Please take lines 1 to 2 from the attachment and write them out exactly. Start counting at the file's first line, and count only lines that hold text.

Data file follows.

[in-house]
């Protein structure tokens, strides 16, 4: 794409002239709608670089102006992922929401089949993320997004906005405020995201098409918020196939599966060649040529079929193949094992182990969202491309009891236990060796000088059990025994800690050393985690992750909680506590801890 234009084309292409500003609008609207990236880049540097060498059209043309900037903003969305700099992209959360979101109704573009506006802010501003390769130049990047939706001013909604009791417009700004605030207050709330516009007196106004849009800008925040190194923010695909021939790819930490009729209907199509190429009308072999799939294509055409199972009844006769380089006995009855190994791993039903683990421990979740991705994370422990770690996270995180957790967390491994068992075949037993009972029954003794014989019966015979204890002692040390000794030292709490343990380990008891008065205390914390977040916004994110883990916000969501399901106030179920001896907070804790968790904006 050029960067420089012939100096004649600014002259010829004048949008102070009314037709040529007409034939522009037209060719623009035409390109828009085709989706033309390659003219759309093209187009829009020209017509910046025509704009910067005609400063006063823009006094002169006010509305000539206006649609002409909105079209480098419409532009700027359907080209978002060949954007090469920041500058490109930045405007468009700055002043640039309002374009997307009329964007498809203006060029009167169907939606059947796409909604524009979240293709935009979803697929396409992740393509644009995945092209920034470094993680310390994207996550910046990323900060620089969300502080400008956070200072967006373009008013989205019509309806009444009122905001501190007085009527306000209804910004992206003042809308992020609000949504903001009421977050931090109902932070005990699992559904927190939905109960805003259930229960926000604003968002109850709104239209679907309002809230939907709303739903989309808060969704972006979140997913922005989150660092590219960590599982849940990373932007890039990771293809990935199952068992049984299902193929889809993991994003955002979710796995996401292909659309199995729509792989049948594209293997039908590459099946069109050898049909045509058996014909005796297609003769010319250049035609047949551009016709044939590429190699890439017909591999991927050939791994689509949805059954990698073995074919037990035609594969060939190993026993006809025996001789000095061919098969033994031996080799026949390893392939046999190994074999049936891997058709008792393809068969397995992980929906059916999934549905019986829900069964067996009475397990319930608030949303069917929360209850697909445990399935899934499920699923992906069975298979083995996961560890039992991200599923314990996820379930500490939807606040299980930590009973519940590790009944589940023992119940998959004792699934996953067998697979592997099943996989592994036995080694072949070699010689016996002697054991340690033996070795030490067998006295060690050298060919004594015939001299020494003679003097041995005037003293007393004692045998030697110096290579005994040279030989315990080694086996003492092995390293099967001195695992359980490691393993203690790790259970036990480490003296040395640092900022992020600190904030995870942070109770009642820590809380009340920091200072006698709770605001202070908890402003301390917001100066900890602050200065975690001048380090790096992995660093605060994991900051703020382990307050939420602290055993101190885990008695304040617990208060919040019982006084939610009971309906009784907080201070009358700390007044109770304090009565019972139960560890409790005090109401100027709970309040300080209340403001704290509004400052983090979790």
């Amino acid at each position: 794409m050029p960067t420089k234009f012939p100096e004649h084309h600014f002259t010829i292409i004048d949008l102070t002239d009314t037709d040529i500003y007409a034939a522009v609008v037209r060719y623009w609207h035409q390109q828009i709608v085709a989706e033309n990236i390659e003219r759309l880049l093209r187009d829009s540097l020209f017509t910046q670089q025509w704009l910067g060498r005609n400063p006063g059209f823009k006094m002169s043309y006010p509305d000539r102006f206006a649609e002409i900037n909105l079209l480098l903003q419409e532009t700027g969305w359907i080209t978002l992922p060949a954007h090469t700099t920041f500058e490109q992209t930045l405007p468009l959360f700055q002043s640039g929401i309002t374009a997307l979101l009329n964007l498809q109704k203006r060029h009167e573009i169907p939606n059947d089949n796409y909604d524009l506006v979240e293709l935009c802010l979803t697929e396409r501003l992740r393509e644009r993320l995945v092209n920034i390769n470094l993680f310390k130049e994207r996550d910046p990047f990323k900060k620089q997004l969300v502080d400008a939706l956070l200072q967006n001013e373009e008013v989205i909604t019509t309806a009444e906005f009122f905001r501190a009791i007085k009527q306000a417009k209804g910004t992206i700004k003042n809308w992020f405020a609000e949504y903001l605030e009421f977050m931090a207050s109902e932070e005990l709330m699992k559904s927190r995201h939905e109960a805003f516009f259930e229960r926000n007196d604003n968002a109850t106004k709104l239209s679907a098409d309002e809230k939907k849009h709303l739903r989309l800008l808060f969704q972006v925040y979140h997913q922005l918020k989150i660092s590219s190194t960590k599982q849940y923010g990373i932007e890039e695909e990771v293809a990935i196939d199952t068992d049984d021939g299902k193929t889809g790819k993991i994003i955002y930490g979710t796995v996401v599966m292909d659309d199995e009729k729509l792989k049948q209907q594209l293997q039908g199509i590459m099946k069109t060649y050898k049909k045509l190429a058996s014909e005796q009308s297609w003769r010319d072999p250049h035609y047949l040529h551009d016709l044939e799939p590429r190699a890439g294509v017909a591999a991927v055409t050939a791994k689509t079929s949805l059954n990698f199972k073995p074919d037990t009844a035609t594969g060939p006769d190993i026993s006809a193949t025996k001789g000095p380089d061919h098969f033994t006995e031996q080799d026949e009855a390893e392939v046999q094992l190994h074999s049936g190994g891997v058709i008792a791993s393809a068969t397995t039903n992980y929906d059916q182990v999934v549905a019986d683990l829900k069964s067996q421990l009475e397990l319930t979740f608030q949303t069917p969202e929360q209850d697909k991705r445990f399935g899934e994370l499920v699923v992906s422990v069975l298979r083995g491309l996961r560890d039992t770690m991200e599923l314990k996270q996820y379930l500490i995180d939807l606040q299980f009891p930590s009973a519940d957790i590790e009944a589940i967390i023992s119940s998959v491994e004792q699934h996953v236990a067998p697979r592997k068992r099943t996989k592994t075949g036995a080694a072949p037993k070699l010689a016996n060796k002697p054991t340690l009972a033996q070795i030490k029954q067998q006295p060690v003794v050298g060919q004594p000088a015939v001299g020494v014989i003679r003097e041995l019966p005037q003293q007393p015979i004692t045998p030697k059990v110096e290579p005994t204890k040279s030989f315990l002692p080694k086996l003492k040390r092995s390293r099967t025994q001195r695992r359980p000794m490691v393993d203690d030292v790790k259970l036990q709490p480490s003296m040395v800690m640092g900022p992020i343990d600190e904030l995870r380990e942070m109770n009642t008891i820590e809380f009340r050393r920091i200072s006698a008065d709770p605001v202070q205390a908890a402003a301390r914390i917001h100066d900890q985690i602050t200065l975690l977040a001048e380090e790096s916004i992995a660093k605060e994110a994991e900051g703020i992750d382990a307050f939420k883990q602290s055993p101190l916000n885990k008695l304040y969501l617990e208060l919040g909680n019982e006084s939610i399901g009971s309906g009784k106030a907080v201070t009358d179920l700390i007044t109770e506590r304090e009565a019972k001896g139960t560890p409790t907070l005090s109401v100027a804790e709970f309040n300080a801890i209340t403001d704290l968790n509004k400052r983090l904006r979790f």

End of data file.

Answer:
[in-house]
């Protein structure tokens, strides 16, 4: 794409002239709608670089102006992922929401089949993320997004906005405020995201098409918020196939599966060649040529079929193949094992182990969202491309009891236990060796000088059990025994800690050393985690992750909680506590801890 234009084309292409500003609008609207990236880049540097060498059209043309900037903003969305700099992209959360979101109704573009506006802010501003390769130049990047939706001013909604009791417009700004605030207050709330516009007196106004849009800008925040190194923010695909021939790819930490009729209907199509190429009308072999799939294509055409199972009844006769380089006995009855190994791993039903683990421990979740991705994370422990770690996270995180957790967390491994068992075949037993009972029954003794014989019966015979204890002692040390000794030292709490343990380990008891008065205390914390977040916004994110883990916000969501399901106030179920001896907070804790968790904006 050029960067420089012939100096004649600014002259010829004048949008102070009314037709040529007409034939522009037209060719623009035409390109828009085709989706033309390659003219759309093209187009829009020209017509910046025509704009910067005609400063006063823009006094002169006010509305000539206006649609002409909105079209480098419409532009700027359907080209978002060949954007090469920041500058490109930045405007468009700055002043640039309002374009997307009329964007498809203006060029009167169907939606059947796409909604524009979240293709935009979803697929396409992740393509644009995945092209920034470094993680310390994207996550910046990323900060620089969300502080400008956070200072967006373009008013989205019509309806009444009122905001501190007085009527306000209804910004992206003042809308992020609000949504903001009421977050931090109902932070005990699992559904927190939905109960805003259930229960926000604003968002109850709104239209679907309002809230939907709303739903989309808060969704972006979140997913922005989150660092590219960590599982849940990373932007890039990771293809990935199952068992049984299902193929889809993991994003955002979710796995996401292909659309199995729509792989049948594209293997039908590459099946069109050898049909045509058996014909005796297609003769010319250049035609047949551009016709044939590429190699890439017909591999991927050939791994689509949805059954990698073995074919037990035609594969060939190993026993006809025996001789000095061919098969033994031996080799026949390893392939046999190994074999049936891997058709008792393809068969397995992980929906059916999934549905019986829900069964067996009475397990319930608030949303069917929360209850697909445990399935899934499920699923992906069975298979083995996961560890039992991200599923314990996820379930500490939807606040299980930590009973519940590790009944589940023992119940998959004792699934996953067998697979592997099943996989592994036995080694072949070699010689016996002697054991340690033996070795030490067998006295060690050298060919004594015939001299020494003679003097041995005037003293007393004692045998030697110096290579005994040279030989315990080694086996003492092995390293099967001195695992359980490691393993203690790790259970036990480490003296040395640092900022992020600190904030995870942070109770009642820590809380009340920091200072006698709770605001202070908890402003301390917001100066900890602050200065975690001048380090790096992995660093605060994991900051703020382990307050939420602290055993101190885990008695304040617990208060919040019982006084939610009971309906009784907080201070009358700390007044109770304090009565019972139960560890409790005090109401100027709970309040300080209340403001704290509004400052983090979790």